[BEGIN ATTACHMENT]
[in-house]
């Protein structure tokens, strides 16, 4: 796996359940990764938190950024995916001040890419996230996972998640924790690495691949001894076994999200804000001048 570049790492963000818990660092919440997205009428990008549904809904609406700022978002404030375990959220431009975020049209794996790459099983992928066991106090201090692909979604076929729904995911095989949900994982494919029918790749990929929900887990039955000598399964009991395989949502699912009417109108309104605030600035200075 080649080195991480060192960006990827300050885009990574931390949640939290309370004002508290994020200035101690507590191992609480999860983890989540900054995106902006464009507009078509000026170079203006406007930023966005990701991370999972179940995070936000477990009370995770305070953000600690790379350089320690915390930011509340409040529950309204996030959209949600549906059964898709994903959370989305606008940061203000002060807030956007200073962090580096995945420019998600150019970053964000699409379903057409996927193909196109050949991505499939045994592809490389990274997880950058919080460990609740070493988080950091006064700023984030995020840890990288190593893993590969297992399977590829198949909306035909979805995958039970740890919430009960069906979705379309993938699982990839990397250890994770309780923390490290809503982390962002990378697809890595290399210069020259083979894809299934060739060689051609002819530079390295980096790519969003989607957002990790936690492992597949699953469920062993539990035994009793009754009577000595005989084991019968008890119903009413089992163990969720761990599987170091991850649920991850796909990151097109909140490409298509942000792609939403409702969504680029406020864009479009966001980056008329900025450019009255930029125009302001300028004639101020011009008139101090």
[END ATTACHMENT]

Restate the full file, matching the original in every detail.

[in-house]
């Protein structure tokens, strides 16, 4: 796996359940990764938190950024995916001040890419996230996972998640924790690495691949001894076994999200804000001048 570049790492963000818990660092919440997205009428990008549904809904609406700022978002404030375990959220431009975020049209794996790459099983992928066991106090201090692909979604076929729904995911095989949900994982494919029918790749990929929900887990039955000598399964009991395989949502699912009417109108309104605030600035200075 080649080195991480060192960006990827300050885009990574931390949640939290309370004002508290994020200035101690507590191992609480999860983890989540900054995106902006464009507009078509000026170079203006406007930023966005990701991370999972179940995070936000477990009370995770305070953000600690790379350089320690915390930011509340409040529950309204996030959209949600549906059964898709994903959370989305606008940061203000002060807030956007200073962090580096995945420019998600150019970053964000699409379903057409996927193909196109050949991505499939045994592809490389990274997880950058919080460990609740070493988080950091006064700023984030995020840890990288190593893993590969297992399977590829198949909306035909979805995958039970740890919430009960069906979705379309993938699982990839990397250890994770309780923390490290809503982390962002990378697809890595290399210069020259083979894809299934060739060689051609002819530079390295980096790519969003989607957002990790936690492992597949699953469920062993539990035994009793009754009577000595005989084991019968008890119903009413089992163990969720761990599987170091991850649920991850796909990151097109909140490409298509942000792609939403409702969504680029406020864009479009966001980056008329900025450019009255930029125009302001300028004639101020011009008139101090």